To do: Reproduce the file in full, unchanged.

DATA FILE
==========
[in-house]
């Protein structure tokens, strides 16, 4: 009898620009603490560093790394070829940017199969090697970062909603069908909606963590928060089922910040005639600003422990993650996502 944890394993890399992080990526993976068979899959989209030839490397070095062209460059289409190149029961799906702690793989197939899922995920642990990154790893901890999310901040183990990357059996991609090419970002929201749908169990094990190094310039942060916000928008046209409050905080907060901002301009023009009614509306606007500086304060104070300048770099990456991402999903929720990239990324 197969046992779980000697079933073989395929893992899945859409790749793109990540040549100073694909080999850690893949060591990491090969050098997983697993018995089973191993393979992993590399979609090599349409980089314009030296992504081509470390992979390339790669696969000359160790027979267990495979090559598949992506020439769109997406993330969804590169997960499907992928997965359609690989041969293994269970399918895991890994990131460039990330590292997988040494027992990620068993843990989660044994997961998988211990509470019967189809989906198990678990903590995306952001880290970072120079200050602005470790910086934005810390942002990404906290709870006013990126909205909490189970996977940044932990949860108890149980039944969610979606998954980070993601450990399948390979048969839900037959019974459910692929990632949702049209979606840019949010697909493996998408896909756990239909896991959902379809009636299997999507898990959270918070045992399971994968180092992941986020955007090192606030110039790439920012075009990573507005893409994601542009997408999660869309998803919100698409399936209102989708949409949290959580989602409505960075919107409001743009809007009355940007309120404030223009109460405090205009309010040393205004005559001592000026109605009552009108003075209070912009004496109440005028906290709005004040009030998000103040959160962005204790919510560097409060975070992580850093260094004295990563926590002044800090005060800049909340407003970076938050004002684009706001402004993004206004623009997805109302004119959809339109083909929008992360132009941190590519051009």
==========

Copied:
[in-house]
């Protein structure tokens, strides 16, 4: 009898620009603490560093790394070829940017199969090697970062909603069908909606963590928060089922910040005639600003422990993650996502 944890394993890399992080990526993976068979899959989209030839490397070095062209460059289409190149029961799906702690793989197939899922995920642990990154790893901890999310901040183990990357059996991609090419970002929201749908169990094990190094310039942060916000928008046209409050905080907060901002301009023009009614509306606007500086304060104070300048770099990456991402999903929720990239990324 197969046992779980000697079933073989395929893992899945859409790749793109990540040549100073694909080999850690893949060591990491090969050098997983697993018995089973191993393979992993590399979609090599349409980089314009030296992504081509470390992979390339790669696969000359160790027979267990495979090559598949992506020439769109997406993330969804590169997960499907992928997965359609690989041969293994269970399918895991890994990131460039990330590292997988040494027992990620068993843990989660044994997961998988211990509470019967189809989906198990678990903590995306952001880290970072120079200050602005470790910086934005810390942002990404906290709870006013990126909205909490189970996977940044932990949860108890149980039944969610979606998954980070993601450990399948390979048969839900037959019974459910692929990632949702049209979606840019949010697909493996998408896909756990239909896991959902379809009636299997999507898990959270918070045992399971994968180092992941986020955007090192606030110039790439920012075009990573507005893409994601542009997408999660869309998803919100698409399936209102989708949409949290959580989602409505960075919107409001743009809007009355940007309120404030223009109460405090205009309010040393205004005559001592000026109605009552009108003075209070912009004496109440005028906290709005004040009030998000103040959160962005204790919510560097409060975070992580850093260094004295990563926590002044800090005060800049909340407003970076938050004002684009706001402004993004206004623009997805109302004119959809339109083909929008992360132009941190590519051009």